Lucius Crawford's lawyer: Mental disability report could nix murder confessions

Mount Vernon police crime scene investigators work to

Mount Vernon police crime scene investigators work to gather evidence from the basement apartment at 7 Beekman Ave. in Mount Vernon, the residence of murder suspect Lucius Crawford, left. (Dec. 5, 2012) (Credit: Xavier Mascarenas)

Alleged serial killer Lucius Crawford was found by mental health doctors to be "at a mild mentally retarded level" nearly 40 years ago after he went on a stabbing rampage of five women in South Carolina, according to court records from the case.

That finding will be used to challenge the legality of confessions he made to police after he was charged last week with stabbing a woman to death in his Mount Vernon basement apartment, Crawford's lawyer said. Authorities said Crawford, 60, also confessed to killing two Yonkers women in separate incidents in 1993.

Crawford's lawyer, Angelo MacDonald, said doctors' findings that Crawford has an IQ of 64 throw into question whether he knew what he was doing when he spoke to Yonkers, Mount Vernon and New York City police after the Dec. 4 killing of 41-year-old Tanya Simmons.


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"That's why I doubt he voluntarily made those statements that police are saying he did," lawyer Angelo MacDonald said.

Because of Crawford's mental disability, MacDonald said he is considering asking a judge to throw out any statements Crawford made to police.

"They questioned him for a significant period of time," MacDonald told Newsday. "A judge could potentially suppress those statements, and that would leave the prosecution to rely on circumstantial evidence to establish a case against my client."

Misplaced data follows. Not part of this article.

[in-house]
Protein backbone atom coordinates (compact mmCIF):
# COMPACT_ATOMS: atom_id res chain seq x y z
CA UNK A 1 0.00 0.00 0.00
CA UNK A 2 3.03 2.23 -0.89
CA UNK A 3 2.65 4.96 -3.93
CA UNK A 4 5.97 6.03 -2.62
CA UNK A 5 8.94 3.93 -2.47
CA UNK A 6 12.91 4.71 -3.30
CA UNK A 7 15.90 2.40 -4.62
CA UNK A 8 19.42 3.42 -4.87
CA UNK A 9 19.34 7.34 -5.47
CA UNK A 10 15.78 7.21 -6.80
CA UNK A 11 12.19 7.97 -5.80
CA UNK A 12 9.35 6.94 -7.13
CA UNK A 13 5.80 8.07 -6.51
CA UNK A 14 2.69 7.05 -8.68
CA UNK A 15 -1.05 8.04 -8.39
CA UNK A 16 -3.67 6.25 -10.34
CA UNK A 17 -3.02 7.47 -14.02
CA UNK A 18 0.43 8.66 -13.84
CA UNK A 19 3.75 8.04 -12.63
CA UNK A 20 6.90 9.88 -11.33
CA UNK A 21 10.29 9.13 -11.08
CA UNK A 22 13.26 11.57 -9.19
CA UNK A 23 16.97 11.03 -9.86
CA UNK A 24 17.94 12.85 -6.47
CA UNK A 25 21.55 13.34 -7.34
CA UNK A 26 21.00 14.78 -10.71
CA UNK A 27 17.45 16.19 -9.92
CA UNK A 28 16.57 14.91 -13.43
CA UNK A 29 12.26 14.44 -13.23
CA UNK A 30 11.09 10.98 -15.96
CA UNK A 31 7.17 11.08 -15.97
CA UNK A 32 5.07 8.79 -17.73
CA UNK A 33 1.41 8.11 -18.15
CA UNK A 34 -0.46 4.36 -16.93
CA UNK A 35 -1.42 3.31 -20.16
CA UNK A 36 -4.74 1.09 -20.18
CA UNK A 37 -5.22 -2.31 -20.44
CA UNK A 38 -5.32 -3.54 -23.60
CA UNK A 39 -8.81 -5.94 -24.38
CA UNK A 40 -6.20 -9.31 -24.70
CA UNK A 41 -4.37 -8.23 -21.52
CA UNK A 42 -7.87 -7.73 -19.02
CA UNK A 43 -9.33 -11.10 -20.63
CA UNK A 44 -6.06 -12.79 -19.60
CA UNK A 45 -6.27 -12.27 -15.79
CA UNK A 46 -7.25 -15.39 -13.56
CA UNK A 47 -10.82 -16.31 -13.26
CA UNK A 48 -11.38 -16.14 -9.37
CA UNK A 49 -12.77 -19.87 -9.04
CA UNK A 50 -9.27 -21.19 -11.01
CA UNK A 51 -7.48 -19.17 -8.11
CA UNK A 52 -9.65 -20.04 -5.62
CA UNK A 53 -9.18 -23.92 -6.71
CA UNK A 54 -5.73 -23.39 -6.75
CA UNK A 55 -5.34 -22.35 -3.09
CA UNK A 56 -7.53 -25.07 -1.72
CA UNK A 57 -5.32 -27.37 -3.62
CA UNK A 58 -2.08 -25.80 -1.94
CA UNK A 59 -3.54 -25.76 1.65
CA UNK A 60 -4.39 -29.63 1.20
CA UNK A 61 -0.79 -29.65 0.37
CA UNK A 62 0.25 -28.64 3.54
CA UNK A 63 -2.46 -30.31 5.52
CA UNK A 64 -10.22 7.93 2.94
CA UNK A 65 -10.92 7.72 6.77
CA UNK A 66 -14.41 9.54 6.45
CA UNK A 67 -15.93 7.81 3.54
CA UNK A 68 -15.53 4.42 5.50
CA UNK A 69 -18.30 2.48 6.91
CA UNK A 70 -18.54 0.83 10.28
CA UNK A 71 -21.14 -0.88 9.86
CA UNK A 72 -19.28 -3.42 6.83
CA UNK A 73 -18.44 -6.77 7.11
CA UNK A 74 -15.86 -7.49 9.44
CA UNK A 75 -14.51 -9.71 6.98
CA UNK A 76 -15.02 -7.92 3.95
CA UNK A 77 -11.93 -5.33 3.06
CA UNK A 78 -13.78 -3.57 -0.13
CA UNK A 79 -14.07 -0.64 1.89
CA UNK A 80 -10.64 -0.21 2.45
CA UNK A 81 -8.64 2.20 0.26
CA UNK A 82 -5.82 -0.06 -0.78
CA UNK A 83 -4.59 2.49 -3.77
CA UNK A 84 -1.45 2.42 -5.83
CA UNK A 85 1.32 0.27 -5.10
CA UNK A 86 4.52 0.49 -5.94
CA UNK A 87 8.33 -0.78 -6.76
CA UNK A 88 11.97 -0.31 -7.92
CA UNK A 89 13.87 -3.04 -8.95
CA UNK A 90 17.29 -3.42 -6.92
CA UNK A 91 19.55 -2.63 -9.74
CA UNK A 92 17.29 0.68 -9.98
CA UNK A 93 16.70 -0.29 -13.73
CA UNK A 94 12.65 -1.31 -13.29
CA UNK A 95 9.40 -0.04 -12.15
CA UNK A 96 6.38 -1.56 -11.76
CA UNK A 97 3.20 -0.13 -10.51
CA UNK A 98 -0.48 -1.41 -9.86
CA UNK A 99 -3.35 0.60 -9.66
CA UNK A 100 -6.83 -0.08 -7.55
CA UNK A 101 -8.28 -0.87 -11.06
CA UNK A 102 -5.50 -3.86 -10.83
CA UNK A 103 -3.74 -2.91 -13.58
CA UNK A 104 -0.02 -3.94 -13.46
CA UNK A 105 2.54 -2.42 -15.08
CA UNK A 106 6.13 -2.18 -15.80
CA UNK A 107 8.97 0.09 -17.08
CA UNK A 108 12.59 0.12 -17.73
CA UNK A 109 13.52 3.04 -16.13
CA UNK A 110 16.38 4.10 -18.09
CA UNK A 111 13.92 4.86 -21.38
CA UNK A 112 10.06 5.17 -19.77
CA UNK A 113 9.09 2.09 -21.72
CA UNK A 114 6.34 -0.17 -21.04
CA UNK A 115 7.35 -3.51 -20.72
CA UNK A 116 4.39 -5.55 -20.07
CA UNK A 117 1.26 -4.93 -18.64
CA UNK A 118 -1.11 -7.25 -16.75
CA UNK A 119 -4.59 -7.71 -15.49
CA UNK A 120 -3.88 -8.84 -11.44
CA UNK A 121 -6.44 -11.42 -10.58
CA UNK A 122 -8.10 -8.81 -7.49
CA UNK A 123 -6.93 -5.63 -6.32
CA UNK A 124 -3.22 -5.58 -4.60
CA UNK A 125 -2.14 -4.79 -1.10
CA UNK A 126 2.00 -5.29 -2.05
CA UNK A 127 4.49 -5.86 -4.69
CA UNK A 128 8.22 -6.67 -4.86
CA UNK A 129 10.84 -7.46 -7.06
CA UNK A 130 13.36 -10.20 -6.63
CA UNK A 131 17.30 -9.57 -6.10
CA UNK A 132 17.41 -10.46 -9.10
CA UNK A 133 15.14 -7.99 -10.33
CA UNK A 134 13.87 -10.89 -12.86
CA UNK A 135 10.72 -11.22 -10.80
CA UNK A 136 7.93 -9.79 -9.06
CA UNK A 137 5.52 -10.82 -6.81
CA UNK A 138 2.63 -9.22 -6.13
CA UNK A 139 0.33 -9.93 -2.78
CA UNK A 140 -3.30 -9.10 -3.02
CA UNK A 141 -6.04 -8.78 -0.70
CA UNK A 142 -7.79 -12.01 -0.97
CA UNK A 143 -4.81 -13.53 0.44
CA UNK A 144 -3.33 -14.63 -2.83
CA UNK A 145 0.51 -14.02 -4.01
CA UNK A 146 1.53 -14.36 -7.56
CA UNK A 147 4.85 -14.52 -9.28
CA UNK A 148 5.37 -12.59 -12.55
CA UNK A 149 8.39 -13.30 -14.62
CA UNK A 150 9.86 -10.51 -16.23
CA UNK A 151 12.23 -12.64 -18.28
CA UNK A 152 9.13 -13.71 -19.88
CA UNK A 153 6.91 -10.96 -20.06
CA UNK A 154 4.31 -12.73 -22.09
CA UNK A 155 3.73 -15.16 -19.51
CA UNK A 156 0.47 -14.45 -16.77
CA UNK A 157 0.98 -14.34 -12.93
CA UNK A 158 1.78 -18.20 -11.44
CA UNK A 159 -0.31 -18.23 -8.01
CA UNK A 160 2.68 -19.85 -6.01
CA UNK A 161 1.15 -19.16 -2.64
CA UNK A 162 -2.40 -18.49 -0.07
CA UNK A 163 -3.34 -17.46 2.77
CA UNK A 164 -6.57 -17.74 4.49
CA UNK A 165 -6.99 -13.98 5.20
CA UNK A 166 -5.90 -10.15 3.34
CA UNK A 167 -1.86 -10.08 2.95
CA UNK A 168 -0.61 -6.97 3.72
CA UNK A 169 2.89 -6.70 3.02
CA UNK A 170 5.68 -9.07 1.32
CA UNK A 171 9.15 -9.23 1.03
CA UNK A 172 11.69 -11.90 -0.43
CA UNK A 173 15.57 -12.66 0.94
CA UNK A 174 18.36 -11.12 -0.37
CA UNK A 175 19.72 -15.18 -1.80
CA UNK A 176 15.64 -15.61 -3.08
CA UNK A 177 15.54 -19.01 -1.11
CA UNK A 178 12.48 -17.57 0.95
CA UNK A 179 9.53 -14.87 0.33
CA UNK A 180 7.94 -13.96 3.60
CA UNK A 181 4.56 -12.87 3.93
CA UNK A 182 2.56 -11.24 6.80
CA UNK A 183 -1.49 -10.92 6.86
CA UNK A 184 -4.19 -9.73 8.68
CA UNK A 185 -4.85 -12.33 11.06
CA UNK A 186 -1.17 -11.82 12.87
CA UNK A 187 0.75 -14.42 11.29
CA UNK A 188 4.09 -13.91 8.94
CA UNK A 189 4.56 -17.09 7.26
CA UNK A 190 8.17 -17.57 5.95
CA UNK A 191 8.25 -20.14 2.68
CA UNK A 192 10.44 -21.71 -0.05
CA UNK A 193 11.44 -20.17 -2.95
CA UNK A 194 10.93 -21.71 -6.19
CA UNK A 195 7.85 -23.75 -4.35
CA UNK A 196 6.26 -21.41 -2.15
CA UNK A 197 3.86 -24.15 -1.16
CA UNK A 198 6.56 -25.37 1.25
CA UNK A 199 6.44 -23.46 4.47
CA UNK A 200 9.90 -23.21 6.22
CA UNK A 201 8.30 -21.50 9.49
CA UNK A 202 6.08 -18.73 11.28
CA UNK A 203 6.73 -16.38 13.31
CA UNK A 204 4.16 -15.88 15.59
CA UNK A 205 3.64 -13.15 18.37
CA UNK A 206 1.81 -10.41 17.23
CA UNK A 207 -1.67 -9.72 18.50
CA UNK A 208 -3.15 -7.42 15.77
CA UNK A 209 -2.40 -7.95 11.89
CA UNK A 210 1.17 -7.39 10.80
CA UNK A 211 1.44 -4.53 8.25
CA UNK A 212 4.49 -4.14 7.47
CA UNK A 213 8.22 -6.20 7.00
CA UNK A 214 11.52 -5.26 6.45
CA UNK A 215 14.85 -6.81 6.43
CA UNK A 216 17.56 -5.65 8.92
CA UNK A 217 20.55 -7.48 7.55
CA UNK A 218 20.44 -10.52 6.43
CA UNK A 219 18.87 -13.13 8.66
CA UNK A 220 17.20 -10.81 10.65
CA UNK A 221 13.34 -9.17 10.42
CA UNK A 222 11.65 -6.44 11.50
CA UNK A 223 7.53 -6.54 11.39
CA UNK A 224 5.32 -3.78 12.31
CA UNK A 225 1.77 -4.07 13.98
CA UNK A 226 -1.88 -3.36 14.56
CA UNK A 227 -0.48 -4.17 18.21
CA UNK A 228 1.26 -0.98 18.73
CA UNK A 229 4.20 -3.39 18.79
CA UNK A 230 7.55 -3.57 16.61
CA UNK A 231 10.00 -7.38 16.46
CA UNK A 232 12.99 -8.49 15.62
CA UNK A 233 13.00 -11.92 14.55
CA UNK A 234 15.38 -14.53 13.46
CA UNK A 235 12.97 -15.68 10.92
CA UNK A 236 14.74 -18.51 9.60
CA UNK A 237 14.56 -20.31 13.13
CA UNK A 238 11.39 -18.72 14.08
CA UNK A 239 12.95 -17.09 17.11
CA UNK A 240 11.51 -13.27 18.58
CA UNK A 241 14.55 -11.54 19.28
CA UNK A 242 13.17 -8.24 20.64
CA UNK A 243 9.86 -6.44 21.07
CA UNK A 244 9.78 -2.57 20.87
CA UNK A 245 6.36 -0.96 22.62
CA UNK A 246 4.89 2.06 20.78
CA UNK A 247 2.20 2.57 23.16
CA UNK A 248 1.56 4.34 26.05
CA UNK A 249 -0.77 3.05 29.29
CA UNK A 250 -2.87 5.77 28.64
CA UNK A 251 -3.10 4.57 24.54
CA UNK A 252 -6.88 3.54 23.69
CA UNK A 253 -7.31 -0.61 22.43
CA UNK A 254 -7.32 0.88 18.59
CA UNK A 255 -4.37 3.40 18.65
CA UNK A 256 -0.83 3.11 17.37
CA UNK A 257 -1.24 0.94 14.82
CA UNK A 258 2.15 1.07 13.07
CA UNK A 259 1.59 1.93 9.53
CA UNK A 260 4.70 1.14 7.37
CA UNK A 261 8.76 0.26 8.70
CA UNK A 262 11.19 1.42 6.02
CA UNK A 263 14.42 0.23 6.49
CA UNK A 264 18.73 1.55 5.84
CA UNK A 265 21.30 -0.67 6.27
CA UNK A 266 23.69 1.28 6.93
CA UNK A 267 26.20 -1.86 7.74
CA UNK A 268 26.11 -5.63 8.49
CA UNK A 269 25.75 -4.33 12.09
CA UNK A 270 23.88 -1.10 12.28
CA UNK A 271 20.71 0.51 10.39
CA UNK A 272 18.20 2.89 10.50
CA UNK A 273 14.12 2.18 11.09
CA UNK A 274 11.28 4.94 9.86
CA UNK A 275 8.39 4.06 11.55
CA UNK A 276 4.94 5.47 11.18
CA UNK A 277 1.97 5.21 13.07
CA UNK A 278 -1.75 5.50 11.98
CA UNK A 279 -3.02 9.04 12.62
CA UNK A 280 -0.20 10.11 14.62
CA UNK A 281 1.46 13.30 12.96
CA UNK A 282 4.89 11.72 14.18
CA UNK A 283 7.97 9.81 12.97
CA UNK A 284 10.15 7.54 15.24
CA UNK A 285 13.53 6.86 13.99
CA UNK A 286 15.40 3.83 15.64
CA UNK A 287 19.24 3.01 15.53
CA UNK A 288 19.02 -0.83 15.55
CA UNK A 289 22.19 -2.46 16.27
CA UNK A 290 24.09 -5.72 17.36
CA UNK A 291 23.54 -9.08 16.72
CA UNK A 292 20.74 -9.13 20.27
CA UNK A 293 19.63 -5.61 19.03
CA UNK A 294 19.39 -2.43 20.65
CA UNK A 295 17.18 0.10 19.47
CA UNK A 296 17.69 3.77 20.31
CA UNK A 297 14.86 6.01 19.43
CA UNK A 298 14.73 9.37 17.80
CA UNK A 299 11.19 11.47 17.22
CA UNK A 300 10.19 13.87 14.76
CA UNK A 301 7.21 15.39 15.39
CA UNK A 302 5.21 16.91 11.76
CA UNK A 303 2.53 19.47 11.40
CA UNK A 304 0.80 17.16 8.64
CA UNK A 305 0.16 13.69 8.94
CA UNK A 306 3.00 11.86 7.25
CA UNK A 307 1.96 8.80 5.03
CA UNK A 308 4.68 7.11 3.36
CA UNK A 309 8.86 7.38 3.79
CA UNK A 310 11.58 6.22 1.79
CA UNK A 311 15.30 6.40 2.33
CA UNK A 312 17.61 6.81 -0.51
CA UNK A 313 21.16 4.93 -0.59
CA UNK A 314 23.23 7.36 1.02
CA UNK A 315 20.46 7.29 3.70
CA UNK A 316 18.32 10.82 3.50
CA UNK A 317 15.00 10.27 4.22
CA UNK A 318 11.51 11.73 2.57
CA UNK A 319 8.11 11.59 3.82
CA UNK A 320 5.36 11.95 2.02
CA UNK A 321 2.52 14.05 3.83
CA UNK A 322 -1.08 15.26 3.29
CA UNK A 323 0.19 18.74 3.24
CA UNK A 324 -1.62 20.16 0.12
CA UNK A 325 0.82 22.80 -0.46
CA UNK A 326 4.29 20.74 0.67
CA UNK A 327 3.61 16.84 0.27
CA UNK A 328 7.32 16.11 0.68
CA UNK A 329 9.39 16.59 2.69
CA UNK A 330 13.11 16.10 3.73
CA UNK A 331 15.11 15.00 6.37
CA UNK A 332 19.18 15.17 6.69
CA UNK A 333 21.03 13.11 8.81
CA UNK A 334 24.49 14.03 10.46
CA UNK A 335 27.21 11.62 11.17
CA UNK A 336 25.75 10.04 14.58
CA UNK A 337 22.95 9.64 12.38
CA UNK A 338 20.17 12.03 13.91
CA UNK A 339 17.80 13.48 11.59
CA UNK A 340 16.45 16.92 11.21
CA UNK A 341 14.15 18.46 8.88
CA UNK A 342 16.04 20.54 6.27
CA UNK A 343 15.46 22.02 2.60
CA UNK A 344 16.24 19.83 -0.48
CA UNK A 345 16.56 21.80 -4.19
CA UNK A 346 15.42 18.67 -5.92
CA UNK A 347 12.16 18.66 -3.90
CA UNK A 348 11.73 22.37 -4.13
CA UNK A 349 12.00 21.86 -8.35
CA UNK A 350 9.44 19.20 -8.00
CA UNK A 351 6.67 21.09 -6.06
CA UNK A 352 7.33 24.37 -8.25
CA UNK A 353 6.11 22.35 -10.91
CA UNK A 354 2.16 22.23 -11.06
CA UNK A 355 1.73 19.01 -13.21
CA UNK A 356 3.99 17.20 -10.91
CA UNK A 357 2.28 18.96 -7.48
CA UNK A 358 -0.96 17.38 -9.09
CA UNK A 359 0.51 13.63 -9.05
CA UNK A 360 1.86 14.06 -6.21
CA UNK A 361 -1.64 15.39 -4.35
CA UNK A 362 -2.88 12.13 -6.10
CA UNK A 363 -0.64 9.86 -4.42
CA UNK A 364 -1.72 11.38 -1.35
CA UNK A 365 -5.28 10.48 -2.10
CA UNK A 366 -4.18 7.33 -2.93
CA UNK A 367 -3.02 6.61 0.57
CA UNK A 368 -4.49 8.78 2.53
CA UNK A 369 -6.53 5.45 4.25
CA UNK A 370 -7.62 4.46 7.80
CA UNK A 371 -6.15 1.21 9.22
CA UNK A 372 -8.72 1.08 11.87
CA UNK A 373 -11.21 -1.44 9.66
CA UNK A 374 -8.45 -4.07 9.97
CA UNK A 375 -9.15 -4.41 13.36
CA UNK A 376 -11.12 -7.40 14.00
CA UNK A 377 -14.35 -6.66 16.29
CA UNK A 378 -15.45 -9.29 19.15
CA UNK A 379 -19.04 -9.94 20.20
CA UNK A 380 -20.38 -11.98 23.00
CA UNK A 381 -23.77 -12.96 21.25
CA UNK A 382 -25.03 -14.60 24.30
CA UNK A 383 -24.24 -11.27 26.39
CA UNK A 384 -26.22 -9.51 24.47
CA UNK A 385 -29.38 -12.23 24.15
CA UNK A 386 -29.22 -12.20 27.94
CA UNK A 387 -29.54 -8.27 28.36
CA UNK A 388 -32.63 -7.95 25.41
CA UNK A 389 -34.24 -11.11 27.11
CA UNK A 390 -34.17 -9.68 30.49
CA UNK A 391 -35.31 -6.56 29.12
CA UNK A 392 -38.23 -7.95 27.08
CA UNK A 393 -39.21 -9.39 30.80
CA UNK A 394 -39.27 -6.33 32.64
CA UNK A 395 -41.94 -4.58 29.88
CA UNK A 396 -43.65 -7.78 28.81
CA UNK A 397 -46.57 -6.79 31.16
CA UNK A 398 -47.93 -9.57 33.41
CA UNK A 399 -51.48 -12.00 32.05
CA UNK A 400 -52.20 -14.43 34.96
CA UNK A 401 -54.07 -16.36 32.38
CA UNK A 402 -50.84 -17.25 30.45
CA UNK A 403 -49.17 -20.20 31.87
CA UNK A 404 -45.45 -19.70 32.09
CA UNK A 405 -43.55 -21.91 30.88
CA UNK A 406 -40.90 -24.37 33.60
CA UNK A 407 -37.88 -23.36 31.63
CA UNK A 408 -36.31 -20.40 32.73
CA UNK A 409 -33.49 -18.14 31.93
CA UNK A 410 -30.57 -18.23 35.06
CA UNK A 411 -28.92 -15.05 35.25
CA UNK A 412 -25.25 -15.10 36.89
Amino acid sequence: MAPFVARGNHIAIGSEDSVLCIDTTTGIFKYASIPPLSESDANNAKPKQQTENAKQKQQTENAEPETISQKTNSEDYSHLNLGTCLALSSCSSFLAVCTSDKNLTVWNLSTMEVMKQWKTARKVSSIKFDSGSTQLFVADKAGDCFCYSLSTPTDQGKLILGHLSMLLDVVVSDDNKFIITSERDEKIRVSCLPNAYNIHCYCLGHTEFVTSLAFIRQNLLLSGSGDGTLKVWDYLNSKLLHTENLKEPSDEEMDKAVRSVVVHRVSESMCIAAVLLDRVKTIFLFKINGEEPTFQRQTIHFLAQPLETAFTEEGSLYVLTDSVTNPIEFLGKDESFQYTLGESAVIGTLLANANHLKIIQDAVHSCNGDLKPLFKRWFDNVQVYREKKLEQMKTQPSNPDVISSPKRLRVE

Lucian Chalfen, a spokesman for Westchester County District Attorney Janet DiFiore, declined to comment on the South Carolina findings or the current case against Crawford.

In the South Carolina case, Crawford confessed to stabbing five women in May 1973, according to court records. A judge ordered a mental health evaluation for Crawford at the South Carolina State Hospital. A team of physicians concluded that Crawford was not insane.

"However, our examination and psychological testing procedures reveal that Mr. Crawford is functioning at a mild mentally retarded level of intelligence," Dr. Karl Doskocil, the hospital superintendent, wrote in a June 25, 1973, letter to the judge.

Crawford's statements to police in 1973 reveal a lonely, angry man -- then only 21 -- who showed no remorse for his actions other than a fear that he would get caught.

"All these girl[s] talk to everybody else but won't talk to me," he told investigators, according to court papers. "Guess that's why I cut them -- I guess this is in my mind."

Crawford wound up spending more than three years in prison for stabbing five women in a week. But after being released in late 1976, according to court records, he went on another stabbing spree in April 1977, stabbing five women in about a month.

He was sentenced to 24 years in a South Carolina prison in 1977 and moved to New York after his parole in 1991.

In 1994, he stabbed a female co-worker 13 times after she spurned his advances. He was convicted of attempted murder and sentenced to 10-20 years in prison. He was released on parole in 2008 and required to wear an electronic ankle bracelet -- which he cut off some time before the death of Tanya Simmons, neighbors said.

Cold-case police from the Bronx and Yonkers found Simmons dead from multiple stab wounds when they went to Crawford's apartment on Beekman Avenue to question him about the 1993 killings of two Yonkers women -- Learonda Shealy and Nella West, who were stabbed to death. West's body was found dumped just over the Yonkers city line in Riverdale, the Bronx.

A source told Newsday on Monday that Crawford confessed to the killings, saying he killed West in Yonkers and dumped her body in the Bronx.

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